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Intrinsic germanium detector used in borehole sonde for uranium exploration

January 1, 1976

A borehole sonde (~1.7 m long; 7.3 cm diameter) using a 200 mm2 planar intrinsic germanium detector, mounted in a cryostat cooled by removable canisters of frozen propane, has been constructed and tested. The sonde is especially useful in measuring X- and low-energy gamma-ray spectra (40–400 keV). Laboratory tests in an artificial borehole facility indicate its potential for in-situ uranium analyses in boreholes irrespective of the state of equilibrium in the uranium series. Both natural gamma-ray and neutron-activation gamma-ray spectra have been measured with the sonde. Although the neutron-activation technique yields greater sensitivity, improvements being made in the resolution and efficiency of intrinsic germanium detectors suggest that it will soon be possible to use a similar sonde in the passive mode for measurement of uranium in a borehole down to about 0.1% with acceptable accuracy. Using a similar detector and neutron activation, the sonde can be used to measure uranium down to 0.01%.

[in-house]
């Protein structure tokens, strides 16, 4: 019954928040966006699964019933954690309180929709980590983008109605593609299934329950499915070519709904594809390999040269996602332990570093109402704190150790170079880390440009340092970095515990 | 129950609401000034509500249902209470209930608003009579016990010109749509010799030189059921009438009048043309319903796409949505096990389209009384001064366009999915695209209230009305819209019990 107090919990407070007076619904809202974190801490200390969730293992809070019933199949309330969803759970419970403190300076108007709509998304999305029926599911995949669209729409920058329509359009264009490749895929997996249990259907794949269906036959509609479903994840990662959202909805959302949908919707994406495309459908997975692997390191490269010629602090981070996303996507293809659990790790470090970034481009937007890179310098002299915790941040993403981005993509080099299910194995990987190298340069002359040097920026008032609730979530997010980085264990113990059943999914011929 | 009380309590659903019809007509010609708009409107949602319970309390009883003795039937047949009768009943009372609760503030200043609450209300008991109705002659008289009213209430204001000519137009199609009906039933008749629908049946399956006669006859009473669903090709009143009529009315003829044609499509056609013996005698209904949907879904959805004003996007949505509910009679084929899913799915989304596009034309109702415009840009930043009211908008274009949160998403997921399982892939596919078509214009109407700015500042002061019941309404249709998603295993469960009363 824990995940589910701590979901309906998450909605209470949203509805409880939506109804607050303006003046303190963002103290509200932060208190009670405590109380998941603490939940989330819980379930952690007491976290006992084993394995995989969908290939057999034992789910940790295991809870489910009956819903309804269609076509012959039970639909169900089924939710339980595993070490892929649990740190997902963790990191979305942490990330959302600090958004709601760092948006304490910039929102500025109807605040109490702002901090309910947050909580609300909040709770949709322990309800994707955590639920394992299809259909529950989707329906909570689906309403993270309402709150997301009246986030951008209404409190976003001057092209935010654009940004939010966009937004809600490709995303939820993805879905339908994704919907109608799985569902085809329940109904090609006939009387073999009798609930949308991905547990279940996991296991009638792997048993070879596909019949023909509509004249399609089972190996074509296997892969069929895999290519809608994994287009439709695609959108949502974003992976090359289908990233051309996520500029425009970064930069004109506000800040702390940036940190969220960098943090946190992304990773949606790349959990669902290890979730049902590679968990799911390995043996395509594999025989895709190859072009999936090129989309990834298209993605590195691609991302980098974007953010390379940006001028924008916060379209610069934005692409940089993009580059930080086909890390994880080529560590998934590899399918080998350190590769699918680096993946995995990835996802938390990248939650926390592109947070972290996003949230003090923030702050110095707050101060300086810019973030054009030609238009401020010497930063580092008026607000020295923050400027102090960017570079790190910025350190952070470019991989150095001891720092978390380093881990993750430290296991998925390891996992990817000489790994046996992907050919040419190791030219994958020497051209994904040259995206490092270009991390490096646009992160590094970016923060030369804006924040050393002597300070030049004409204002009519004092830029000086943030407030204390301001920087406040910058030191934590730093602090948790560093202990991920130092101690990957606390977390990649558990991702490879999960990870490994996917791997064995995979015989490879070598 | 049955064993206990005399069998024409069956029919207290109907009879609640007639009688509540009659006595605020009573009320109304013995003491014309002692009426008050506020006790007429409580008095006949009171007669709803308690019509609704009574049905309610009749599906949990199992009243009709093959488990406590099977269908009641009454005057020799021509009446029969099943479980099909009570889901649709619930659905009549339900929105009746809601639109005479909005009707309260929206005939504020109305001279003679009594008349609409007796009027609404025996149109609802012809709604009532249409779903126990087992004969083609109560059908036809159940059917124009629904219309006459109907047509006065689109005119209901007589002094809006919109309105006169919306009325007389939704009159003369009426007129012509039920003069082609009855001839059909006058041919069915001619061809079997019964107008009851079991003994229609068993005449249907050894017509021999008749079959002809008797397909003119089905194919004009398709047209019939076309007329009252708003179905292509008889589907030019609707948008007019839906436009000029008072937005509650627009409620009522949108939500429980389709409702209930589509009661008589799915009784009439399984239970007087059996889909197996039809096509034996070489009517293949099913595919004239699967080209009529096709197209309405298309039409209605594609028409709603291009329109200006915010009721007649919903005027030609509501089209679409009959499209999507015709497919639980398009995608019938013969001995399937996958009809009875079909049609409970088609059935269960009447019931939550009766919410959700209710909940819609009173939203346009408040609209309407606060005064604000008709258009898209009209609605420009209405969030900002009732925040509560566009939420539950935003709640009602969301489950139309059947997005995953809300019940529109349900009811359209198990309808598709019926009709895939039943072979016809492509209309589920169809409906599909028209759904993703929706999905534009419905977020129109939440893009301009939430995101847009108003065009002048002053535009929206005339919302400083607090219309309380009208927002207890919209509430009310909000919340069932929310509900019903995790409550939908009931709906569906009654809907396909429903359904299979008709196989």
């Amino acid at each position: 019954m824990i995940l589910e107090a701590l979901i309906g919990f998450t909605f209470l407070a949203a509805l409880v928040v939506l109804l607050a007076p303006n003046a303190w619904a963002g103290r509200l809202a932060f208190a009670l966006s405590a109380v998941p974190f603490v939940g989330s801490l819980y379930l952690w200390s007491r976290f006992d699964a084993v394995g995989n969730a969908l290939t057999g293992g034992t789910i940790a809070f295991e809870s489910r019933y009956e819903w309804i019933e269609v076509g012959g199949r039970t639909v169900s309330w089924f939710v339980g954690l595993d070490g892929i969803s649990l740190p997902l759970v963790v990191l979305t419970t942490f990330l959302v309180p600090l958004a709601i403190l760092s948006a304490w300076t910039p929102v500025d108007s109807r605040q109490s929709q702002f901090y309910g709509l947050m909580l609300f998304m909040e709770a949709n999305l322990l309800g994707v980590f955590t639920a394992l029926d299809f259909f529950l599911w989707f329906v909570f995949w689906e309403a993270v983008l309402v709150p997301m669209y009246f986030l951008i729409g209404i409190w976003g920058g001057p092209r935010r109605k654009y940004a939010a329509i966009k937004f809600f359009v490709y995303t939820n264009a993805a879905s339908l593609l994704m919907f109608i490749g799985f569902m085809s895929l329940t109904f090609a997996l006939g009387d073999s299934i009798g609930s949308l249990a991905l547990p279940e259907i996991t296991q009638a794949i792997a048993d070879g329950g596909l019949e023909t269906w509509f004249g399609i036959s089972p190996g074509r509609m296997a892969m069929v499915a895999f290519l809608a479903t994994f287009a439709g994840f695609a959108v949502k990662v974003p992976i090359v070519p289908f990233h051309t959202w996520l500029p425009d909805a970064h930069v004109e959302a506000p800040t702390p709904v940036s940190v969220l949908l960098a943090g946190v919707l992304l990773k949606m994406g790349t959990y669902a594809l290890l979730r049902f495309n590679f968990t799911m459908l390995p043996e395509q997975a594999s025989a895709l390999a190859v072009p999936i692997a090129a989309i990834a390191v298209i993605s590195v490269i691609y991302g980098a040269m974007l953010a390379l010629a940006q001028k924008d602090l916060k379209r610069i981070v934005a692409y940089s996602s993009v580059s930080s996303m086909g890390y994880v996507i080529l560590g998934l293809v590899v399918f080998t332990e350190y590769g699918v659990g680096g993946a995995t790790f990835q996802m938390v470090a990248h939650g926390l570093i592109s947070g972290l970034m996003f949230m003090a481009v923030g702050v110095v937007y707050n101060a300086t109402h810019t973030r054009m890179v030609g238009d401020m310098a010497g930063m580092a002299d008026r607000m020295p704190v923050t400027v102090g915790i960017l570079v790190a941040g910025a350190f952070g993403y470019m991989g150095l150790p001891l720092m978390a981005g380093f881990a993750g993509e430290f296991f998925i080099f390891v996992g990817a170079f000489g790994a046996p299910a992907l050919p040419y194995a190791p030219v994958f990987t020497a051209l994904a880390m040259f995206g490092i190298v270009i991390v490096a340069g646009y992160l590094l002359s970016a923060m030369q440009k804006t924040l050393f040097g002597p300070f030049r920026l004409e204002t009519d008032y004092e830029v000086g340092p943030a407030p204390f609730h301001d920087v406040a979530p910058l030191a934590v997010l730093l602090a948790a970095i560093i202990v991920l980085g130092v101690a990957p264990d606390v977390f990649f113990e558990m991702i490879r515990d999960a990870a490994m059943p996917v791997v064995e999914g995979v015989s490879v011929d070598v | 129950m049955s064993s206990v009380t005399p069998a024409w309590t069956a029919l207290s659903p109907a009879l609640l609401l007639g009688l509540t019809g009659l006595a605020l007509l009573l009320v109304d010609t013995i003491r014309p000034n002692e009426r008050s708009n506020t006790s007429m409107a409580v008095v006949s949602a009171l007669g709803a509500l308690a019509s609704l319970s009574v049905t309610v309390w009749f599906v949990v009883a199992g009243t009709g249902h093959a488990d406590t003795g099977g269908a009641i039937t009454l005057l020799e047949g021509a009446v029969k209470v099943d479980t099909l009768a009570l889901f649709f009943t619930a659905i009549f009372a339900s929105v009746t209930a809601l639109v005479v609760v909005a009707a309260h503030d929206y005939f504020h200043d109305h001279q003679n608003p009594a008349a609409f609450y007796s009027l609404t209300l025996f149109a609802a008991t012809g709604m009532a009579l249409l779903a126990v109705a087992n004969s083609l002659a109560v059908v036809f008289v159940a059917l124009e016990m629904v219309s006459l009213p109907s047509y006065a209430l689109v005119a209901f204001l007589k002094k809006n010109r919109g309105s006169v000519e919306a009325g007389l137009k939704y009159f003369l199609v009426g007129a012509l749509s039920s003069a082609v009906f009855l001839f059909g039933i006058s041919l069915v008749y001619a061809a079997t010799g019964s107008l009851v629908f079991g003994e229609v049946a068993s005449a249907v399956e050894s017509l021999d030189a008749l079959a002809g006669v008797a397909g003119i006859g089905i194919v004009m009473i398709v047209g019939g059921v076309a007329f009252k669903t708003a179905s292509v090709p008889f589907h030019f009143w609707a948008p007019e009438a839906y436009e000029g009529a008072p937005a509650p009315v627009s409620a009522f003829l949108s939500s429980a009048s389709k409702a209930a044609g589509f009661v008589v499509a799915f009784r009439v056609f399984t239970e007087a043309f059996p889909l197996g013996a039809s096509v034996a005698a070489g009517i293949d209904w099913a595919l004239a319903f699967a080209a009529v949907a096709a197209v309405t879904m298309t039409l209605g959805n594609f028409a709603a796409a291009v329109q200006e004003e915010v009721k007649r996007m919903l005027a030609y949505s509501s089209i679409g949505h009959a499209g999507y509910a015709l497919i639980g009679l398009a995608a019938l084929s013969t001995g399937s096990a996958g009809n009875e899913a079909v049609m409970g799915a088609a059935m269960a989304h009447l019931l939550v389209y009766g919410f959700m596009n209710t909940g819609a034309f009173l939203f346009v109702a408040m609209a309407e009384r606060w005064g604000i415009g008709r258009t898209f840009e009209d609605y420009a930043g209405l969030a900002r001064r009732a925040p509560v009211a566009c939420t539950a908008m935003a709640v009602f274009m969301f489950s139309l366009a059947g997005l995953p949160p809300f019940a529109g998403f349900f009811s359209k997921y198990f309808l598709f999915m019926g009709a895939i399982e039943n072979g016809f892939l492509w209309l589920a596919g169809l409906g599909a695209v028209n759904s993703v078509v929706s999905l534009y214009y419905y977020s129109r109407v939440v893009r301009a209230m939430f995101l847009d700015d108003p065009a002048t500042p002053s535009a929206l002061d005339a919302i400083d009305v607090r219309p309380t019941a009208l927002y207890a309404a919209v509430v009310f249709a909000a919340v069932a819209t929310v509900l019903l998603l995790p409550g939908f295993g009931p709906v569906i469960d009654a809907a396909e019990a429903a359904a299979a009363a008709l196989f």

Publication Year 1976
Title Intrinsic germanium detector used in borehole sonde for uranium exploration
DOI 10.1016/0029-554X(76)90047-1
Authors F. E. Senftle, R.M. Moxham, A.B. Tanner, G. R. Boynton, P. W. Philbin, J.A. Baicker
Publication Type Article
Publication Subtype Journal Article
Series Title Nuclear Instruments and Methods
Index ID 70011167
Record Source USGS Publications Warehouse
USGS Organization Mineral Resources Program